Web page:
The director of Burhani Managed IT Services, based in Dubai, UAE, shares three suggestions he’d apply if he were launching an MSP from scratch today.

John Busse

May 31, 2017

2 Min Read
If I Were Launching an MSP Now  Mohammed Yusuf
Mohammed Yusuf, Director at Burhani Managed IT Services

Mohammed Yusuf, director at Burhani Managed IT Services, based in Dubai, UAE, shares three suggestions he’d apply if he were launching an MSP from scratch today:

1. Focus on sales – When I first launched my MSP more than thirteen years ago, I made the grave mistake of spending all my time and effort on technical service delivery, relying solely on referrals as a marketing strategy.

It’s important for MSP owners and CEOs to set those big hairy audacious goals early on and develop a consistent marketing and sales strategy to achieve those goals.

A sales-first approach allows an MSP to scale its client base, develop its service portfolio and add additional revenue streams, which in turn allows one to re-invest strategically into service delivery improvement and business growth.

It’s really a no-brainer – unless you have sales and good paying customers, you don’t have a business.

2. Hire slow and fire fast – As an MSP, you primarily “sell” your team’s expertise to deliver a business outcome for the client.

You need to ensure that you take the time and effort to carefully select the best people to make up your core customer service delivery team.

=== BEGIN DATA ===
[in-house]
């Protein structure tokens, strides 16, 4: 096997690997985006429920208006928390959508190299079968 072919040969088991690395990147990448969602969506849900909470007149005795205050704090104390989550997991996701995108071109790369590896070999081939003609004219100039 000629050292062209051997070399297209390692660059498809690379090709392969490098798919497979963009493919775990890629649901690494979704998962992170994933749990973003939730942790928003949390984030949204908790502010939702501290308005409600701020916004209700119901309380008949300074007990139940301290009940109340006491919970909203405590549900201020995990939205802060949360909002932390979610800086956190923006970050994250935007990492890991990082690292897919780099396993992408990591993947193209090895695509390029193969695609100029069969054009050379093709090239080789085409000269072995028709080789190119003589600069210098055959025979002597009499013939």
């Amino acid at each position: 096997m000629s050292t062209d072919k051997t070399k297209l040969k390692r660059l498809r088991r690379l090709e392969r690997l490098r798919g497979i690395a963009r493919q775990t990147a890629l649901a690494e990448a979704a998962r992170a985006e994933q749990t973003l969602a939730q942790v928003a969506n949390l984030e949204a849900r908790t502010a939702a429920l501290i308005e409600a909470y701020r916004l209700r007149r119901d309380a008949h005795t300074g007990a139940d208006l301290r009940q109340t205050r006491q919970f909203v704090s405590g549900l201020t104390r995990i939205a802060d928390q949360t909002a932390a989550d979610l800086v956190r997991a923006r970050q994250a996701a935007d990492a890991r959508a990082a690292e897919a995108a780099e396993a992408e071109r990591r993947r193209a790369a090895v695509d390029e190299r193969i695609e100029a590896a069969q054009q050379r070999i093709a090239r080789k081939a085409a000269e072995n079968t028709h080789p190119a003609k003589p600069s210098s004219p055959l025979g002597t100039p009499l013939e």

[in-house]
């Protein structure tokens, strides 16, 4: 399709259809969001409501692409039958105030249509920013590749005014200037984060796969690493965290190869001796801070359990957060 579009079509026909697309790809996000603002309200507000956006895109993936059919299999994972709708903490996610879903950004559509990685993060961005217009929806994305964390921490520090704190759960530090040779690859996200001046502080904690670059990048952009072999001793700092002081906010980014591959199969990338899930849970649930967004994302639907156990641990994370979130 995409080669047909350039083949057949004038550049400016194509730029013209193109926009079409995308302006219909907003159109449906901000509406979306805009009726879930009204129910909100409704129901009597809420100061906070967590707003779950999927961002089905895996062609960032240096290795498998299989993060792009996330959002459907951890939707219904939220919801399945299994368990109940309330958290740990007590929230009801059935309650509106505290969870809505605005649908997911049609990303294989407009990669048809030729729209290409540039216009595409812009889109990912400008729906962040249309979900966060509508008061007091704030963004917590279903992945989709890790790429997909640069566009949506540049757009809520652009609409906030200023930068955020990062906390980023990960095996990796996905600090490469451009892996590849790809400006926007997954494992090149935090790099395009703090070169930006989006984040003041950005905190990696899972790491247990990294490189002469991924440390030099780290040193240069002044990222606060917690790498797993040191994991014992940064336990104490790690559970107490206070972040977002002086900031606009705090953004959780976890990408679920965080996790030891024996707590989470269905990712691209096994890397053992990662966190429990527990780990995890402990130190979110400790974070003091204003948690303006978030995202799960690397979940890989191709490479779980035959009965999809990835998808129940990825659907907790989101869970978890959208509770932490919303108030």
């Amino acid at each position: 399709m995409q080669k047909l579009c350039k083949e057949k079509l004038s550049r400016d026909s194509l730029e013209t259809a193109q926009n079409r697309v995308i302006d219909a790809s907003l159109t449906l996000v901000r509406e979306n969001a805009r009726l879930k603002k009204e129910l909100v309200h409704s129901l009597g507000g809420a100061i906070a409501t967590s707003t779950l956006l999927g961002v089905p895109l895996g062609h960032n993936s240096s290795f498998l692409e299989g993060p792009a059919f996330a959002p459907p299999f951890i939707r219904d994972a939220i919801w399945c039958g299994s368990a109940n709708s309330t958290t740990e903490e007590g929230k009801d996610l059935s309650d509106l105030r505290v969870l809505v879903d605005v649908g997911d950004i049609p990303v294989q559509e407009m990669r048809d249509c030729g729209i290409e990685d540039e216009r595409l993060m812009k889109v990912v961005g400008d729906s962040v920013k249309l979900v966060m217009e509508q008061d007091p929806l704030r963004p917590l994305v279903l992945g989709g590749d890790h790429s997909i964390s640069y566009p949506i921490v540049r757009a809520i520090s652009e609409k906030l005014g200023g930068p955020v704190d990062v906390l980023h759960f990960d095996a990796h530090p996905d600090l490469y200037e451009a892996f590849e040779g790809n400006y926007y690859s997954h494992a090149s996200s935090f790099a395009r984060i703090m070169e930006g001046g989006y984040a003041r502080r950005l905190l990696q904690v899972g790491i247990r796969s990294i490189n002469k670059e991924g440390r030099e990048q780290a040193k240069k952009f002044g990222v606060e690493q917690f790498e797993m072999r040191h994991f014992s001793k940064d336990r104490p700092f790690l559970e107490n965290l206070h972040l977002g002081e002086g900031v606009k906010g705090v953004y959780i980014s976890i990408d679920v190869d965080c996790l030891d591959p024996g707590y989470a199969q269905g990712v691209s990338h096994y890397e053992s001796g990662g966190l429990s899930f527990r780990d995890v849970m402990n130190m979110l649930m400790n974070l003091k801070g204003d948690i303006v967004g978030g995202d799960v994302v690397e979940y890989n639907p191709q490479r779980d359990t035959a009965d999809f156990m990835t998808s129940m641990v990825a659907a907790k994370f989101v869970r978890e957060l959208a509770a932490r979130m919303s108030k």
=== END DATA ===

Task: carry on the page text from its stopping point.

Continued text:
At the same time, it’s equally important to let go of nonperformers quickly.

Prolonging their services usually causes them to further lose motivation due to not being able to meet your performance expectations and this negatively affects the client experience.

3. Price your services at a premium – Delivering quality managed IT Services is not cheap.

A professional MSP invests substantial capital in hiring and retaining experienced technicians, ticketing tools (PSA), monitoring systems (RMM), data center infrastructure and so on.

I have found it fruitful to conduct quarterly internal client-profitability reviews to help understand our most and least valuable clients.

You then need to be decisive and let go of the unprofitable or overly demanding clients, since they engage your limited resources and hinder your ability to serve your profitable clients better.

Lastly, we need to understand that while we may be extremely passionate about technology, the client only cares about business outcomes delivered via that technology.

Technology is all about capability; tools to help the client achieve “their” business goals. An MSP must never lose sight of this fact.


Editor’s note: Comments are edited to improve readability.

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